top of page

Our Numbered Days

Close-up of a calendar book with a pen drawing a heart on the page

“Our days with our children at home are numbered. Do something that counts with them.”


I wrote those words at the end of my blog post “Forced Family Fun 101: How to Make it Work for Your Family.” As soon as I wrote them, I realized that they were the beating heart of my blog. That’s why I’m here.


I’ve truly enjoyed all stages of raising my boys. I loved the toddler/pre-school age. I had fun working their Scholastic Book Fairs in elementary school. I was astonished to watch my oldest mature through high school and do things I never expected.


With my oldest off to college and his two younger brothers now in middle school, I’m keenly  aware of the countdown we’re living. In less than six years, we’ll have an empty nest. Six. That’s nothing.


And yet, it’s also something to work with. Six years will go fast, but there are still enough of them to make the days meaningful.


I feel conflicting things when I think about the empty nest days that are approaching: I happily anticipate a more simple daily routine, with fewer activities, loads of laundry, dishes to wash, etc. Of course, those practical advantages will be accompanied by a shocking quiet. As much as I love a quiet home, I know without a doubt that I will laugh less when my boys are gone.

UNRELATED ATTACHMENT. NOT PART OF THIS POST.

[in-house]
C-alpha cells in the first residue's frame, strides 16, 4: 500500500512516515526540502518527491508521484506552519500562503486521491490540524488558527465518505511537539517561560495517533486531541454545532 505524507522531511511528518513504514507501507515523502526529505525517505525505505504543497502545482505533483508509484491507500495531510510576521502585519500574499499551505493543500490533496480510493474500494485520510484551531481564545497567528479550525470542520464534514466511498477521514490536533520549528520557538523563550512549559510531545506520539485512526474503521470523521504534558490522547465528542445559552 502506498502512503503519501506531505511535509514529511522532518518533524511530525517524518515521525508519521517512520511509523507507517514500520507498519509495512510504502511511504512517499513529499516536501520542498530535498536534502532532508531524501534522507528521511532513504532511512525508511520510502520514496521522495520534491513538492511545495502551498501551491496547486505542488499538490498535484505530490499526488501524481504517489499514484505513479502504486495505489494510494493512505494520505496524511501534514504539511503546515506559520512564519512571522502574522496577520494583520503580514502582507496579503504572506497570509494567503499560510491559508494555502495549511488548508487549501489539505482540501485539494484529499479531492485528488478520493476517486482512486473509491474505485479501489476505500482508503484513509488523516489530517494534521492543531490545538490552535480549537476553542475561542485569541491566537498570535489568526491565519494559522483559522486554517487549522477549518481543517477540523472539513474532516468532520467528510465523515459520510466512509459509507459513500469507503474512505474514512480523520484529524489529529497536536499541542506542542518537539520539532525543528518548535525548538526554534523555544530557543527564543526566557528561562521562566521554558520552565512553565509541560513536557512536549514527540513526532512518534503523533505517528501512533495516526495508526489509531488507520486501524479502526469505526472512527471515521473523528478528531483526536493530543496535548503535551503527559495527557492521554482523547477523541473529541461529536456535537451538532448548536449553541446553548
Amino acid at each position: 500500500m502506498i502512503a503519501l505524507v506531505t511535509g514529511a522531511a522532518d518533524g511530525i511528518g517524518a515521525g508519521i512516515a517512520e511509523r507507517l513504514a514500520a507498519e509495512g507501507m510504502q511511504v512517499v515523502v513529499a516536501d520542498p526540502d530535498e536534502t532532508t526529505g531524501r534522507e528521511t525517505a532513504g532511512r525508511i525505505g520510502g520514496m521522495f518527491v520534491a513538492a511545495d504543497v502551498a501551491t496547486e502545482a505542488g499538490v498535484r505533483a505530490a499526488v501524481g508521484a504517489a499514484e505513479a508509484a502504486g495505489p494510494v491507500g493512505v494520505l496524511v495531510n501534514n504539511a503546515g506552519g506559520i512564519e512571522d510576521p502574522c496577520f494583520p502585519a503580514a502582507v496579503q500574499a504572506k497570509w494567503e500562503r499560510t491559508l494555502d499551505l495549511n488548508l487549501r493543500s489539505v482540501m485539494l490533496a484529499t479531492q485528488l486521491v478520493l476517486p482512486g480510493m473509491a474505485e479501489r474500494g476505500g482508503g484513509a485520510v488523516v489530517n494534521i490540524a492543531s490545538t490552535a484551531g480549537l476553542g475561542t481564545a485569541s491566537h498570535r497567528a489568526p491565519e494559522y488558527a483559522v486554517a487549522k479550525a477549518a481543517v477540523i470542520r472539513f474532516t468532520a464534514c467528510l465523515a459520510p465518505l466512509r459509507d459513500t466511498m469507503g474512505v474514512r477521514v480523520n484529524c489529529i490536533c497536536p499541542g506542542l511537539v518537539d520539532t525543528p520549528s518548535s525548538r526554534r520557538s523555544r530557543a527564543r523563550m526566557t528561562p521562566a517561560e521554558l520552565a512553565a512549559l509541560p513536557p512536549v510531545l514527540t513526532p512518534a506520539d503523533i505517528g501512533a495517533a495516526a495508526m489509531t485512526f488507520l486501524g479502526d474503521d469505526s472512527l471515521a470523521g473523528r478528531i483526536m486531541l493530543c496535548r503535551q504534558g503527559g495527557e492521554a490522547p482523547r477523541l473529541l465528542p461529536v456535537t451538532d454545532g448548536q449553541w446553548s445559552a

I got a taste of this sixteen years ago, when I had only one child and spent two weeks writing at an artists’ colony. There was so much I enjoyed about those days, especially the mental space to simply think and write without interruption. But I was keenly aware that as content as I felt, I didn’t feel the same level of joy that I did at home. Quite simply, I smiled less.


So, in these next six years when I’m still an On-Site Parent (as compared to a Long-Distance Parent), I feel a strong urge to make the most of them. In these years when our children are gaining more independence, becoming more of themselves, there’s a balance to strike between allowing them the space to do that and knowing they still very much need their family around them.


Our preteens and teens need daily hugs (even though some kids are awkward about it), they need invitations to talk about what’s on their mind, they need spiritual guidance from their parents, and they need to see their family as a place of safety and fun.


This is why I do what I do: why I still have a bedtime ritual with my boys, why we have dinner together around the table every night, why I created weekly Forced Family Fun activities, and why I make sure regular family devotions happen.


This is also why I created this blog, to inspire others to think about these numbered days with intention and to use them well.

Photo by ulleo on Pixabay.






bottom of page